this again?

Kevin Hart says he doesn’t “give a sh*t” about cancel culture while complaining about being canceled

It’s been two and a half years since his homophobic Oscars fiasco, and Kevin Hart is still talking about it.

The comedian is currently promoting his upcoming Netflix film Fatherhood. In an interview with the Sunday Times, he once again talked about the backlash he received in 2019 over homophobic tweets he wrote years earlier, resulting in him stepping down from hosting the Oscars. And, despite saying he’s over the whole thing, it sure sounds like he still have some hard feelings.

“If somebody has done something truly damaging then, absolutely, a consequence should be attached,” Hart told the newspaper. “But when you just talk about… nonsense? When you’re talking, ‘Someone said! They need to be taken [down]!’ Shut the f*ck up! What are you talking about?”

The “nonsense” he is referring to is the backlash he received over tweets he wrote that included AIDS jokes and homophobic slurs like “f*g boy”, “gay face”, “fat faced f*g”, and “man bitch”, as well as repeated use of the phrases “no homo” and “no homo gay”.

“When did we get to a point where life was supposed to be perfect?” Hart continued. “Where people were supposed to operate perfectly all the time? I don’t understand.”

“Last I checked, the only way you grow up is from f*cking up. I don’t know a kid who hasn’t f*cked up or done some dumb sh*t.”

Now, that’s definitely true. People are allowed to make mistakes and should be allowed to learn from those mistakes. The problem is, Hart didn’t seem to learn from his, which is why so many people continue to be frustrated with him.

After his homophobic tweets resurfaced, he initially refused to apologize, claiming he’d already done so, even though he hadn’t. Then he went on Ellen’s show to accuse people of trying to sabotage his career simply because they were holding him accountable for his past bigotry. And then he attacked the LGBTQ community for being too “sensitive.”

After that, he disappeared for a while. But a few months later, he kicked the hornet’s nest when he got into a spat with Little Nas X, expressing confusion over why the singer felt a need to come out and saying he didn’t believe he ever experienced homophobia growing up gay in the projects.

Asked by the Sunday Times whether he was upset about being “canceled”, Hart said no.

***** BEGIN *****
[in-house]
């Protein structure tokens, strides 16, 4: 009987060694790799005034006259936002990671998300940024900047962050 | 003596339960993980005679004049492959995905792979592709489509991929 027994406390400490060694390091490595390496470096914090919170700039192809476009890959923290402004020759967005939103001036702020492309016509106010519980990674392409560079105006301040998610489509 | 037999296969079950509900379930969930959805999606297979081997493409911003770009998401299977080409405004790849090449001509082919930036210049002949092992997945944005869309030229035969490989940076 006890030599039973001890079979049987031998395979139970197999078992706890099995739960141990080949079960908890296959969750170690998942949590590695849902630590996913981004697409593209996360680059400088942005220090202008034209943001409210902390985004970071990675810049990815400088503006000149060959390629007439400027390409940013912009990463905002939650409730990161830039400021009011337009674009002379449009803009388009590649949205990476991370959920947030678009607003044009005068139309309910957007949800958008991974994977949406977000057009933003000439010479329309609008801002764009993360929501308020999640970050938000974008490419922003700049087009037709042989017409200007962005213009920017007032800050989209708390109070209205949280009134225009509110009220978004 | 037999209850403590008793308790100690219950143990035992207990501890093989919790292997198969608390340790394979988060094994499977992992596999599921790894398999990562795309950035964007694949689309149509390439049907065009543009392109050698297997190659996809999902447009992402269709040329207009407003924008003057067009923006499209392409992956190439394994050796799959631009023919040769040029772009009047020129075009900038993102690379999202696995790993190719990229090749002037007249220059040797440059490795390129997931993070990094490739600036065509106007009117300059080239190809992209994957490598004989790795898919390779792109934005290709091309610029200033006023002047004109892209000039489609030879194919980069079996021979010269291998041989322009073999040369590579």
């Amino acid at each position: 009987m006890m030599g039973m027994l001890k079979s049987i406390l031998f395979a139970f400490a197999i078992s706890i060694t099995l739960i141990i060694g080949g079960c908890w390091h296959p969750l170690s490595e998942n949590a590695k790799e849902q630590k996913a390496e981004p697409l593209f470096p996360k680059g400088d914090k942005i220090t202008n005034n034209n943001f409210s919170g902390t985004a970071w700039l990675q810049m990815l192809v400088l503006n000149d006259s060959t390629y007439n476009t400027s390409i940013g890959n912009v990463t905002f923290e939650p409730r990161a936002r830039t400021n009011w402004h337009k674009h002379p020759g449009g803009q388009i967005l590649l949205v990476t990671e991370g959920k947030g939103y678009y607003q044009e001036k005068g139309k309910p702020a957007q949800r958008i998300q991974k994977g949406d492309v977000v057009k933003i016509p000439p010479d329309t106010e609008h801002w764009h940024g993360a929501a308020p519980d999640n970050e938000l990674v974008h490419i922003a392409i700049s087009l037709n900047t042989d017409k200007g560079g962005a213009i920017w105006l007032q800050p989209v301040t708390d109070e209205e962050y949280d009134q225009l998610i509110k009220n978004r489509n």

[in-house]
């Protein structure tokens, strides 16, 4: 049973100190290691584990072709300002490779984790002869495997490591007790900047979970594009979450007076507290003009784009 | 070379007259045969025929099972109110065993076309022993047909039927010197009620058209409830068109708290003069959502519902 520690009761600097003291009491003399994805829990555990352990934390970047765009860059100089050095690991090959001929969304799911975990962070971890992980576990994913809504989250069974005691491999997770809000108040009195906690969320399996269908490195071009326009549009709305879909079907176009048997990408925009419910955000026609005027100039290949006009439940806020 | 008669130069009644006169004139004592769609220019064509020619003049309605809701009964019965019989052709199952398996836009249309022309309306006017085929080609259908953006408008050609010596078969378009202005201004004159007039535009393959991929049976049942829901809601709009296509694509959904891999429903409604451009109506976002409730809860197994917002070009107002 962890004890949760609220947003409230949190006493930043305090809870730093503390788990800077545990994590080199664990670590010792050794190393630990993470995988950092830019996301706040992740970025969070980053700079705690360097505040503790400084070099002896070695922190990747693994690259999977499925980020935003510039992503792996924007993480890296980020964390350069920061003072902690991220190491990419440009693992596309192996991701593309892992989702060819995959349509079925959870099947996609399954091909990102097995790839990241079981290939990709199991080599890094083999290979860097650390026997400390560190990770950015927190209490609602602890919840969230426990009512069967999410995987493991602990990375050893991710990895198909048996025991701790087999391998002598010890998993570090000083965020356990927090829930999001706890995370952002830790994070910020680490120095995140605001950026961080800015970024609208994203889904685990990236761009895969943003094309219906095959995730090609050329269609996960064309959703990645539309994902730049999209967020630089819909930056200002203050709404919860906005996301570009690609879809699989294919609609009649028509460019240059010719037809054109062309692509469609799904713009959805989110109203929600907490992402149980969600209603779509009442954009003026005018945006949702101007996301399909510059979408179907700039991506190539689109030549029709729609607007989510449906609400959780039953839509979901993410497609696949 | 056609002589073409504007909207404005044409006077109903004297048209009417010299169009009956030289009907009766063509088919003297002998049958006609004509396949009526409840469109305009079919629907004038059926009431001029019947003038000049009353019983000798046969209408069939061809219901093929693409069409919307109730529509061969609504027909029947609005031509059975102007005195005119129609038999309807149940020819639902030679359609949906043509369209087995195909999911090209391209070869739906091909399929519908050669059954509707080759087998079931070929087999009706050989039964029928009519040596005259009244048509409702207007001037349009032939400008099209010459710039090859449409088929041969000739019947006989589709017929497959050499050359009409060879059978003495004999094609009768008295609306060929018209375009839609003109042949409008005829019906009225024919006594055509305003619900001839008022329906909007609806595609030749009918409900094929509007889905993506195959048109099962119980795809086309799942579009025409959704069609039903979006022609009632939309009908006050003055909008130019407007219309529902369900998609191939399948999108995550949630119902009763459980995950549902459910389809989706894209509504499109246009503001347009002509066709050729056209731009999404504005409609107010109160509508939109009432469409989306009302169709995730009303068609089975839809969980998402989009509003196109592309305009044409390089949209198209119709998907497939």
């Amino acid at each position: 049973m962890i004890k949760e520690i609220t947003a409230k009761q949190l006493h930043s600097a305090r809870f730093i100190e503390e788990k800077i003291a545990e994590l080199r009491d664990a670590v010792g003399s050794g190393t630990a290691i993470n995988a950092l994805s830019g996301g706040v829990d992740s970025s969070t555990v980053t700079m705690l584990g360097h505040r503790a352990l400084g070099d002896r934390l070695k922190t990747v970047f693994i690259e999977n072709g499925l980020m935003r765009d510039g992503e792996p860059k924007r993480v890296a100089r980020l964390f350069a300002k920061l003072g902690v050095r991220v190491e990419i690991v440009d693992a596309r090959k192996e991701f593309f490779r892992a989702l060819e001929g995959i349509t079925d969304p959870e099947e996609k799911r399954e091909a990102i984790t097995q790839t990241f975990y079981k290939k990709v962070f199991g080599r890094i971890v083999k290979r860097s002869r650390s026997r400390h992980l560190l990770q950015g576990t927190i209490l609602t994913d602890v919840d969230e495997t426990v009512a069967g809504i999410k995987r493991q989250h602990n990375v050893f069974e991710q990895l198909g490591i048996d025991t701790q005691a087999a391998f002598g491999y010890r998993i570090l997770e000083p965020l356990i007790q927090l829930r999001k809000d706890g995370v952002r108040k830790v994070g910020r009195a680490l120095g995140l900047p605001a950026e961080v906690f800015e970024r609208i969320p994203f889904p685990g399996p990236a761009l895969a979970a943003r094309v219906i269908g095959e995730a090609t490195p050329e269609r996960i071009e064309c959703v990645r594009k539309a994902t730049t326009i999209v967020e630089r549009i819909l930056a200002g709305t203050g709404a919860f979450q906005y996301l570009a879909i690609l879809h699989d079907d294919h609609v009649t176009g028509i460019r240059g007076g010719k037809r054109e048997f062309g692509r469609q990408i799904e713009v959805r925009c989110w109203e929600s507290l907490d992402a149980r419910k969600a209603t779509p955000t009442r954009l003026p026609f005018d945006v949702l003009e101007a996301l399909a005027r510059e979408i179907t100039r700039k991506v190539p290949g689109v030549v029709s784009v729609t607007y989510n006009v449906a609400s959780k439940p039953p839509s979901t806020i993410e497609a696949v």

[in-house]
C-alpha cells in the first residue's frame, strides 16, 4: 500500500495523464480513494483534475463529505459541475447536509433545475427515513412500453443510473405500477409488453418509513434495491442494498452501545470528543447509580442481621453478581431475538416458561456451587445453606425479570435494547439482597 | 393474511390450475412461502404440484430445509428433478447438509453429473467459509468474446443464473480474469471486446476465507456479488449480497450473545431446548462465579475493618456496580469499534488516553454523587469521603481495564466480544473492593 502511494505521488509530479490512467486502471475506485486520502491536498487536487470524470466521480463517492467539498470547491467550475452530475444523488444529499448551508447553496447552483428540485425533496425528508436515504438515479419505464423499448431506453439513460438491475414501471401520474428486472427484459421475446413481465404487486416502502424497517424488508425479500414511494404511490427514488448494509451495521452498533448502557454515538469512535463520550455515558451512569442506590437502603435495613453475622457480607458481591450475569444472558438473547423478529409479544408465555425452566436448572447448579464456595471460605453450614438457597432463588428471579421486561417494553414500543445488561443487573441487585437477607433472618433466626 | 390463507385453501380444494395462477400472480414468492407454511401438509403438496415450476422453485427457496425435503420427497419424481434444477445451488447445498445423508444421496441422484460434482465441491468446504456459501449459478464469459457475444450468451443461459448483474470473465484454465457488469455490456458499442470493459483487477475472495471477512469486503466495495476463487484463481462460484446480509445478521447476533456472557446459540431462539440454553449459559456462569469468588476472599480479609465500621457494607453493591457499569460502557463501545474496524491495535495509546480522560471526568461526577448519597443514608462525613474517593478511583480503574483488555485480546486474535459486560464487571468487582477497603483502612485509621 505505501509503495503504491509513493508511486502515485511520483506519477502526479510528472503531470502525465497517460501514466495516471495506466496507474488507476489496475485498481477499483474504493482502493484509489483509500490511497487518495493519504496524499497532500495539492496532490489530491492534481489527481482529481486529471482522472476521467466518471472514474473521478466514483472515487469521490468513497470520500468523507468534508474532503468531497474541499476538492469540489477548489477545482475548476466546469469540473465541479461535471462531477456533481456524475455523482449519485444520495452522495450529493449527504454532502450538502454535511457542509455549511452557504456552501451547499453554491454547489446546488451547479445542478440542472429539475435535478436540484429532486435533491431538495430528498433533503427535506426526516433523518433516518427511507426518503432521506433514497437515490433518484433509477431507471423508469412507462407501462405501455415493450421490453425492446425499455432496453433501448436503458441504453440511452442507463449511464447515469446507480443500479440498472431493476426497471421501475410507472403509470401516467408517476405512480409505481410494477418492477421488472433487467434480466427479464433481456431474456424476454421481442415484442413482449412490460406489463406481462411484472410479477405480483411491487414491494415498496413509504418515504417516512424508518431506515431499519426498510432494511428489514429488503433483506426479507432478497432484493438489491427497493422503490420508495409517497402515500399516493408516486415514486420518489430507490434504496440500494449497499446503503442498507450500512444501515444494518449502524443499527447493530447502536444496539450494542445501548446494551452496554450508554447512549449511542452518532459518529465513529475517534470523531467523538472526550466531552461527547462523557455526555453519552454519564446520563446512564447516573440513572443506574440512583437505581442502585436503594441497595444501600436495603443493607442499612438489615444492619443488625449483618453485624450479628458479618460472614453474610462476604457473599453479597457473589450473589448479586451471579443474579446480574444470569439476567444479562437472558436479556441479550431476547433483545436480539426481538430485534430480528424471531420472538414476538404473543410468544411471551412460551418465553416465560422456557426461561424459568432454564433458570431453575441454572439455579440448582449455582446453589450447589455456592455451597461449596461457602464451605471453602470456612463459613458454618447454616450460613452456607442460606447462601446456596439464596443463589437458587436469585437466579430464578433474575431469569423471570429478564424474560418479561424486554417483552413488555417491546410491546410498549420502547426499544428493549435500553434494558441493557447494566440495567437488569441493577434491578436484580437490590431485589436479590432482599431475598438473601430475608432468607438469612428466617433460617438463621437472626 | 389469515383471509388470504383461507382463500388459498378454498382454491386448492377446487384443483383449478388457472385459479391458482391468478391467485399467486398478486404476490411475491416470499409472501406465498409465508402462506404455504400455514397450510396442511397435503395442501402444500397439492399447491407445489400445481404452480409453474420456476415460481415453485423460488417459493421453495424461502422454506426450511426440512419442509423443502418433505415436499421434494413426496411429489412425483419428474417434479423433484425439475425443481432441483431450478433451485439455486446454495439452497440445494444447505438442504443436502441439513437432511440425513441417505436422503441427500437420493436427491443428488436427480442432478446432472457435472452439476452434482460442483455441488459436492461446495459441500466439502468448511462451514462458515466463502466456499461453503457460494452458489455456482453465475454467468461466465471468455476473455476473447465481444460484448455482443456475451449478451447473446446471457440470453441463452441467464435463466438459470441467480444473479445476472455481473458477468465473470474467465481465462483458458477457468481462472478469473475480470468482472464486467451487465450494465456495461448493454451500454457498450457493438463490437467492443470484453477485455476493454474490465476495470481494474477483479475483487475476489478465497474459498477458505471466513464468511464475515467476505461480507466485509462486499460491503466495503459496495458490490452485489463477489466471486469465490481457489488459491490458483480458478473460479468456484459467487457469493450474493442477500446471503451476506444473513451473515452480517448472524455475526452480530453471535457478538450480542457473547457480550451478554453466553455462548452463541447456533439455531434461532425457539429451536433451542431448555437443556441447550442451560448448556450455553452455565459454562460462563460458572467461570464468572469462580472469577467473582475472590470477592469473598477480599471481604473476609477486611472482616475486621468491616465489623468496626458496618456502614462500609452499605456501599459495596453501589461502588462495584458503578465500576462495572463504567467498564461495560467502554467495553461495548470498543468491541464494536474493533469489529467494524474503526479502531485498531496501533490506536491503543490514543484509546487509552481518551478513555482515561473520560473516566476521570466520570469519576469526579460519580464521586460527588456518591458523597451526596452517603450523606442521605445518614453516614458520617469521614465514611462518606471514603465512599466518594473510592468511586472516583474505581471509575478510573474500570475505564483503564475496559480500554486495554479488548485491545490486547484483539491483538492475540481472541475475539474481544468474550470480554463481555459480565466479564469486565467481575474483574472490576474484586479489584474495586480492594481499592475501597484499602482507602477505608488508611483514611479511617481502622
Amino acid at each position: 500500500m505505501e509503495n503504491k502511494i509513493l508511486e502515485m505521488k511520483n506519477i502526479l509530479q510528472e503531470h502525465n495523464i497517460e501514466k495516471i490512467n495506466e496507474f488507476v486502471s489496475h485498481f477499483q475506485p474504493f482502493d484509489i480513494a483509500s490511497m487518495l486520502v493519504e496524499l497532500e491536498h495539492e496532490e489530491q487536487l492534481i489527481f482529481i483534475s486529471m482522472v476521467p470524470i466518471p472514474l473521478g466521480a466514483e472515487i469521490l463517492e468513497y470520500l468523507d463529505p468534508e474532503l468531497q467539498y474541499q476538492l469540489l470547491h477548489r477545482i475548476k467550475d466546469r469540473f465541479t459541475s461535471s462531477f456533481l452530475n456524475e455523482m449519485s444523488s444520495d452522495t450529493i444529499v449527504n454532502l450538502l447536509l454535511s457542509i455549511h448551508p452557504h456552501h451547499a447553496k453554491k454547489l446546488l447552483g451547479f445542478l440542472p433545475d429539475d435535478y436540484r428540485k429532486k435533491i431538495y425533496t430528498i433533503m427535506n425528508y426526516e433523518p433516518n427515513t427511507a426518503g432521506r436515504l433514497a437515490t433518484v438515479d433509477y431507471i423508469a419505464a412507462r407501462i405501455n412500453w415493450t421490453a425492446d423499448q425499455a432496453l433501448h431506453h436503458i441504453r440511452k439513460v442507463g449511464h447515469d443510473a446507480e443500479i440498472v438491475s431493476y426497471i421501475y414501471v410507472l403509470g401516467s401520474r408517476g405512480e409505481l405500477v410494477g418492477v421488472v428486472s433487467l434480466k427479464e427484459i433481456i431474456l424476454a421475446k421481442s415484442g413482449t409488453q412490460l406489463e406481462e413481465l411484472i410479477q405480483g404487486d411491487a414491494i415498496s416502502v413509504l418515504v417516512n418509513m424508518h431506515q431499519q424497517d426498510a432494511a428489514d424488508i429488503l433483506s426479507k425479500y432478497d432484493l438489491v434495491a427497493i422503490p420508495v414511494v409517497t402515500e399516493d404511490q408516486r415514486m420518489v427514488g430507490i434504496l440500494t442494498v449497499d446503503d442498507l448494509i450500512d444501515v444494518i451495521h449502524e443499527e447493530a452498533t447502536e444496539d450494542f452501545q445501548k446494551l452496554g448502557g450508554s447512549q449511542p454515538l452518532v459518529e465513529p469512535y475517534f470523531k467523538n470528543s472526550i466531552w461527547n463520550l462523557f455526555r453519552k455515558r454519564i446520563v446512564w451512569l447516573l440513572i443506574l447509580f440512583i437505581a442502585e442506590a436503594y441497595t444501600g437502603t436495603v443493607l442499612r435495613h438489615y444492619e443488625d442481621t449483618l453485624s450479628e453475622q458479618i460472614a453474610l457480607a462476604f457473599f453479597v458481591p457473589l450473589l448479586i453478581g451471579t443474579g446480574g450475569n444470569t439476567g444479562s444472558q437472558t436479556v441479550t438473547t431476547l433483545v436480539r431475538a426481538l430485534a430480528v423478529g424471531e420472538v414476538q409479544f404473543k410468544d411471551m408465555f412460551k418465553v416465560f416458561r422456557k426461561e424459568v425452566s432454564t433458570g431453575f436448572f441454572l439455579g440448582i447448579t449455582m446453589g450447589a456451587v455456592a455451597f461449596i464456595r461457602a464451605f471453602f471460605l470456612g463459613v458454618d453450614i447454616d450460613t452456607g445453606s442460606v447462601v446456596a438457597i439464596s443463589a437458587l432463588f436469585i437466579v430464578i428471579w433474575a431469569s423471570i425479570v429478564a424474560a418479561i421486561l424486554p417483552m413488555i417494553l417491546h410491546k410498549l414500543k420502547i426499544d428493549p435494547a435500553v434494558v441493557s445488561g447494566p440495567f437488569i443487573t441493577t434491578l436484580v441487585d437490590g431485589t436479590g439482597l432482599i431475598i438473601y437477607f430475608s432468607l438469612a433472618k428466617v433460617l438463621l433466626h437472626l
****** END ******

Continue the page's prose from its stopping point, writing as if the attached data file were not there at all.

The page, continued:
“I’ve been canceled, what, three or four times?” he said. “Never bothered. If you allow it to have an effect on you, it will. Personally? That’s not how I operate.”

Then he compared him being canceled for making antigay remarks to a person being sent to prison.

“It’s like jail. People get locked up so they can be taught a lesson. When they get out, they are supposed to be better. But if they come out and people go, ‘I’m not giving you a job because you were in jail’ — then what the f*ck did I go to jail for? That was my punishment.”

He continued, “How do you not give those people a shot? They’re saying that all life should be over because of a mistake? Your life should end and there should be no opportunity to change? What are you talking about? And who are you to make that decision?”

Hart went on to say that people should be able to “disagree” without completely destroying one another.

“If there’s a message to take from anything I’ve said, it’s that in this world of opinion, it’s OK to just disagree,” he told the paper. “It’s OK to not like what someone did and to say that person wasn’t for me. We are so caught up in everybody feeling like they have to be right and their way is the only way.”

Another true statement. Except that homophobia, like racism, xenophobia, misogyny, and all other forms of bigotry, is merely a difference in opinion.

“If people want to pull up stuff, go back to the same tweets of old, go ahead,” he continued. “There is nothing I can do. You’re looking at a younger version of myself. A comedian trying to be funny and, at that attempt, failing. Apologies were made. I understand now how it comes off. I look back and cringe. So it’s growth. It’s about growth.”

Graham Gremore is the Features Editor and a Staff Writer at Queerty. Follow him on Twitter @grahamgremore.